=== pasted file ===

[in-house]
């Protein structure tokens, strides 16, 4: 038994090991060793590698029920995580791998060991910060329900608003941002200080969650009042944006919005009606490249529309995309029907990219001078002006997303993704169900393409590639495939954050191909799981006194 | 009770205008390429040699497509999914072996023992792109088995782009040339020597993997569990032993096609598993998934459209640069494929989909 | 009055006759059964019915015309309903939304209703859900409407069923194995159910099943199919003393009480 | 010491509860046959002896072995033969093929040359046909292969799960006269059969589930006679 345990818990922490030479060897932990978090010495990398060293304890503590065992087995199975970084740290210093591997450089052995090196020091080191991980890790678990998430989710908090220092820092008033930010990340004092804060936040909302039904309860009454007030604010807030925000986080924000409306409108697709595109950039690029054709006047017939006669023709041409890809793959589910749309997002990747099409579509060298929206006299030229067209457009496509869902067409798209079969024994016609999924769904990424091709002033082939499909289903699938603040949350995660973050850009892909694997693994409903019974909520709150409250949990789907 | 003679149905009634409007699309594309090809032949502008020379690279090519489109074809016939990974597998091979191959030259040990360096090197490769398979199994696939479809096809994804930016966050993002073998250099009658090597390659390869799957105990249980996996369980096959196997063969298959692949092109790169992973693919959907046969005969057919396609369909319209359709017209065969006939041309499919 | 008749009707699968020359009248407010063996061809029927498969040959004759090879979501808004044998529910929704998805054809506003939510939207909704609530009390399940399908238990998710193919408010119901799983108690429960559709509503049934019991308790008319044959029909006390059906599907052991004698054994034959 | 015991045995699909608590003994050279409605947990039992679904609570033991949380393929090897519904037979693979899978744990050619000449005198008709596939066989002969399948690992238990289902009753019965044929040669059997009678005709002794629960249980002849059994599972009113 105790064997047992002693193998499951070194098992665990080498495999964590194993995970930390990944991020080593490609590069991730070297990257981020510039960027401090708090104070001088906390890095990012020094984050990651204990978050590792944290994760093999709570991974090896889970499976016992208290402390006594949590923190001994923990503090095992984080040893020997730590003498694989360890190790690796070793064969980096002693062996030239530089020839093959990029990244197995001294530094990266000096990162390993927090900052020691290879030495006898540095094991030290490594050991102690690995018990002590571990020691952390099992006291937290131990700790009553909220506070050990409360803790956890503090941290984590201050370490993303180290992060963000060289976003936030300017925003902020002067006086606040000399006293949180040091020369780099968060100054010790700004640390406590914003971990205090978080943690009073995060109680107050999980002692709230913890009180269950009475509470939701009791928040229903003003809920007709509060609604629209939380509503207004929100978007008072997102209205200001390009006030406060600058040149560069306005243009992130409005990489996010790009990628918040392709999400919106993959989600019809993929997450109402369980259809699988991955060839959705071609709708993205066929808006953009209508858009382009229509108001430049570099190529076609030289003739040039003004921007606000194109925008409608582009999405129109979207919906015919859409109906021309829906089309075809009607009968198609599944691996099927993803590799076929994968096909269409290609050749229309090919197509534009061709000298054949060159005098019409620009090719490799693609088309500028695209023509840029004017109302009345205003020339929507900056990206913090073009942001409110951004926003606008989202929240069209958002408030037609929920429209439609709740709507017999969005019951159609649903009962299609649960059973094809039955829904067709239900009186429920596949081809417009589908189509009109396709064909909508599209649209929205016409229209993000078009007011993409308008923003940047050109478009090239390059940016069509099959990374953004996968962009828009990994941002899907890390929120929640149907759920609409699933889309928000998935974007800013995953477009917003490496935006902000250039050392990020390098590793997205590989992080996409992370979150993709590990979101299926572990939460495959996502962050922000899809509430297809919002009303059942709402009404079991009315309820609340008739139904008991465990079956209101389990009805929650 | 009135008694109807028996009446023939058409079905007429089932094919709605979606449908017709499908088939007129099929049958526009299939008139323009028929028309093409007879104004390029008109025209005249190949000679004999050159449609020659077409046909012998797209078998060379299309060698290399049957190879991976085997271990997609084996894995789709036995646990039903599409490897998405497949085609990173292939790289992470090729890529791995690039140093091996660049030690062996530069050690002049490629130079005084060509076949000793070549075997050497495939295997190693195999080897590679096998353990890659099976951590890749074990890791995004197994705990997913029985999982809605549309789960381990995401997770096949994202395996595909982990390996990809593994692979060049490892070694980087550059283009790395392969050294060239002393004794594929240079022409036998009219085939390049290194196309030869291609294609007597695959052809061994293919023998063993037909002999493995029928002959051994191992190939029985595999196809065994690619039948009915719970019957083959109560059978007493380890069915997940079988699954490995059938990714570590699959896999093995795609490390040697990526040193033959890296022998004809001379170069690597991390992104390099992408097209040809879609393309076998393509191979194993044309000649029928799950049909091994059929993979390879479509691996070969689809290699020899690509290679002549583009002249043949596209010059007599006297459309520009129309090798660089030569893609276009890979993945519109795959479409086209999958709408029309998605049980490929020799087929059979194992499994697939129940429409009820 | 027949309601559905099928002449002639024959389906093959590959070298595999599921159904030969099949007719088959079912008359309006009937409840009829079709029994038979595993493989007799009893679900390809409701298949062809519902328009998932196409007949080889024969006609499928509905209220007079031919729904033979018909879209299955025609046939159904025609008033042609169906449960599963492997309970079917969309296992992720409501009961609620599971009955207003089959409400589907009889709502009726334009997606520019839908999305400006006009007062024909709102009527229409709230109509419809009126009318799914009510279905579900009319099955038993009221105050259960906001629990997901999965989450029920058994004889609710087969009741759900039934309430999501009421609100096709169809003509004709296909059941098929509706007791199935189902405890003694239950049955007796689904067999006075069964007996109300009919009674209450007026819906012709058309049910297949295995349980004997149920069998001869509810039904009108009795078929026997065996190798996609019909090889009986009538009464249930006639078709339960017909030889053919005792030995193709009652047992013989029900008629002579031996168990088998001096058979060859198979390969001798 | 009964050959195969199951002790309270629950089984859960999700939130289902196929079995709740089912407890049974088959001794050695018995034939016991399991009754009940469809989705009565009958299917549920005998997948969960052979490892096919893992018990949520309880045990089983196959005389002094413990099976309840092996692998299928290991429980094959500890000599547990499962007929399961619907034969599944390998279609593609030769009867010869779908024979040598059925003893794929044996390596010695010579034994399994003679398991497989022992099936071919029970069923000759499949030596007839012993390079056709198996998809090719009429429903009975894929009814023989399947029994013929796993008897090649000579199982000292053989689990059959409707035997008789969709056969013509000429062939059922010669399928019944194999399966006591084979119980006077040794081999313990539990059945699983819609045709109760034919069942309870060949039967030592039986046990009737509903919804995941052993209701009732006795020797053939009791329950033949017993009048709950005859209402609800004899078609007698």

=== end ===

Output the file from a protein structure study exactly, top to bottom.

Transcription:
[in-house]
């Protein structure tokens, strides 16, 4: 038994090991060793590698029920995580791998060991910060329900608003941002200080969650009042944006919005009606490249529309995309029907990219001078002006997303993704169900393409590639495939954050191909799981006194 | 009770205008390429040699497509999914072996023992792109088995782009040339020597993997569990032993096609598993998934459209640069494929989909 | 009055006759059964019915015309309903939304209703859900409407069923194995159910099943199919003393009480 | 010491509860046959002896072995033969093929040359046909292969799960006269059969589930006679 345990818990922490030479060897932990978090010495990398060293304890503590065992087995199975970084740290210093591997450089052995090196020091080191991980890790678990998430989710908090220092820092008033930010990340004092804060936040909302039904309860009454007030604010807030925000986080924000409306409108697709595109950039690029054709006047017939006669023709041409890809793959589910749309997002990747099409579509060298929206006299030229067209457009496509869902067409798209079969024994016609999924769904990424091709002033082939499909289903699938603040949350995660973050850009892909694997693994409903019974909520709150409250949990789907 | 003679149905009634409007699309594309090809032949502008020379690279090519489109074809016939990974597998091979191959030259040990360096090197490769398979199994696939479809096809994804930016966050993002073998250099009658090597390659390869799957105990249980996996369980096959196997063969298959692949092109790169992973693919959907046969005969057919396609369909319209359709017209065969006939041309499919 | 008749009707699968020359009248407010063996061809029927498969040959004759090879979501808004044998529910929704998805054809506003939510939207909704609530009390399940399908238990998710193919408010119901799983108690429960559709509503049934019991308790008319044959029909006390059906599907052991004698054994034959 | 015991045995699909608590003994050279409605947990039992679904609570033991949380393929090897519904037979693979899978744990050619000449005198008709596939066989002969399948690992238990289902009753019965044929040669059997009678005709002794629960249980002849059994599972009113 105790064997047992002693193998499951070194098992665990080498495999964590194993995970930390990944991020080593490609590069991730070297990257981020510039960027401090708090104070001088906390890095990012020094984050990651204990978050590792944290994760093999709570991974090896889970499976016992208290402390006594949590923190001994923990503090095992984080040893020997730590003498694989360890190790690796070793064969980096002693062996030239530089020839093959990029990244197995001294530094990266000096990162390993927090900052020691290879030495006898540095094991030290490594050991102690690995018990002590571990020691952390099992006291937290131990700790009553909220506070050990409360803790956890503090941290984590201050370490993303180290992060963000060289976003936030300017925003902020002067006086606040000399006293949180040091020369780099968060100054010790700004640390406590914003971990205090978080943690009073995060109680107050999980002692709230913890009180269950009475509470939701009791928040229903003003809920007709509060609604629209939380509503207004929100978007008072997102209205200001390009006030406060600058040149560069306005243009992130409005990489996010790009990628918040392709999400919106993959989600019809993929997450109402369980259809699988991955060839959705071609709708993205066929808006953009209508858009382009229509108001430049570099190529076609030289003739040039003004921007606000194109925008409608582009999405129109979207919906015919859409109906021309829906089309075809009607009968198609599944691996099927993803590799076929994968096909269409290609050749229309090919197509534009061709000298054949060159005098019409620009090719490799693609088309500028695209023509840029004017109302009345205003020339929507900056990206913090073009942001409110951004926003606008989202929240069209958002408030037609929920429209439609709740709507017999969005019951159609649903009962299609649960059973094809039955829904067709239900009186429920596949081809417009589908189509009109396709064909909508599209649209929205016409229209993000078009007011993409308008923003940047050109478009090239390059940016069509099959990374953004996968962009828009990994941002899907890390929120929640149907759920609409699933889309928000998935974007800013995953477009917003490496935006902000250039050392990020390098590793997205590989992080996409992370979150993709590990979101299926572990939460495959996502962050922000899809509430297809919002009303059942709402009404079991009315309820609340008739139904008991465990079956209101389990009805929650 | 009135008694109807028996009446023939058409079905007429089932094919709605979606449908017709499908088939007129099929049958526009299939008139323009028929028309093409007879104004390029008109025209005249190949000679004999050159449609020659077409046909012998797209078998060379299309060698290399049957190879991976085997271990997609084996894995789709036995646990039903599409490897998405497949085609990173292939790289992470090729890529791995690039140093091996660049030690062996530069050690002049490629130079005084060509076949000793070549075997050497495939295997190693195999080897590679096998353990890659099976951590890749074990890791995004197994705990997913029985999982809605549309789960381990995401997770096949994202395996595909982990390996990809593994692979060049490892070694980087550059283009790395392969050294060239002393004794594929240079022409036998009219085939390049290194196309030869291609294609007597695959052809061994293919023998063993037909002999493995029928002959051994191992190939029985595999196809065994690619039948009915719970019957083959109560059978007493380890069915997940079988699954490995059938990714570590699959896999093995795609490390040697990526040193033959890296022998004809001379170069690597991390992104390099992408097209040809879609393309076998393509191979194993044309000649029928799950049909091994059929993979390879479509691996070969689809290699020899690509290679002549583009002249043949596209010059007599006297459309520009129309090798660089030569893609276009890979993945519109795959479409086209999958709408029309998605049980490929020799087929059979194992499994697939129940429409009820 | 027949309601559905099928002449002639024959389906093959590959070298595999599921159904030969099949007719088959079912008359309006009937409840009829079709029994038979595993493989007799009893679900390809409701298949062809519902328009998932196409007949080889024969006609499928509905209220007079031919729904033979018909879209299955025609046939159904025609008033042609169906449960599963492997309970079917969309296992992720409501009961609620599971009955207003089959409400589907009889709502009726334009997606520019839908999305400006006009007062024909709102009527229409709230109509419809009126009318799914009510279905579900009319099955038993009221105050259960906001629990997901999965989450029920058994004889609710087969009741759900039934309430999501009421609100096709169809003509004709296909059941098929509706007791199935189902405890003694239950049955007796689904067999006075069964007996109300009919009674209450007026819906012709058309049910297949295995349980004997149920069998001869509810039904009108009795078929026997065996190798996609019909090889009986009538009464249930006639078709339960017909030889053919005792030995193709009652047992013989029900008629002579031996168990088998001096058979060859198979390969001798 | 009964050959195969199951002790309270629950089984859960999700939130289902196929079995709740089912407890049974088959001794050695018995034939016991399991009754009940469809989705009565009958299917549920005998997948969960052979490892096919893992018990949520309880045990089983196959005389002094413990099976309840092996692998299928290991429980094959500890000599547990499962007929399961619907034969599944390998279609593609030769009867010869779908024979040598059925003893794929044996390596010695010579034994399994003679398991497989022992099936071919029970069923000759499949030596007839012993390079056709198996998809090719009429429903009975894929009814023989399947029994013929796993008897090649000579199982000292053989689990059959409707035997008789969709056969013509000429062939059922010669399928019944194999399966006591084979119980006077040794081999313990539990059945699983819609045709109760034919069942309870060949039967030592039986046990009737509903919804995941052993209701009732006795020797053939009791329950033949017993009048709950005859209402609800004899078609007698």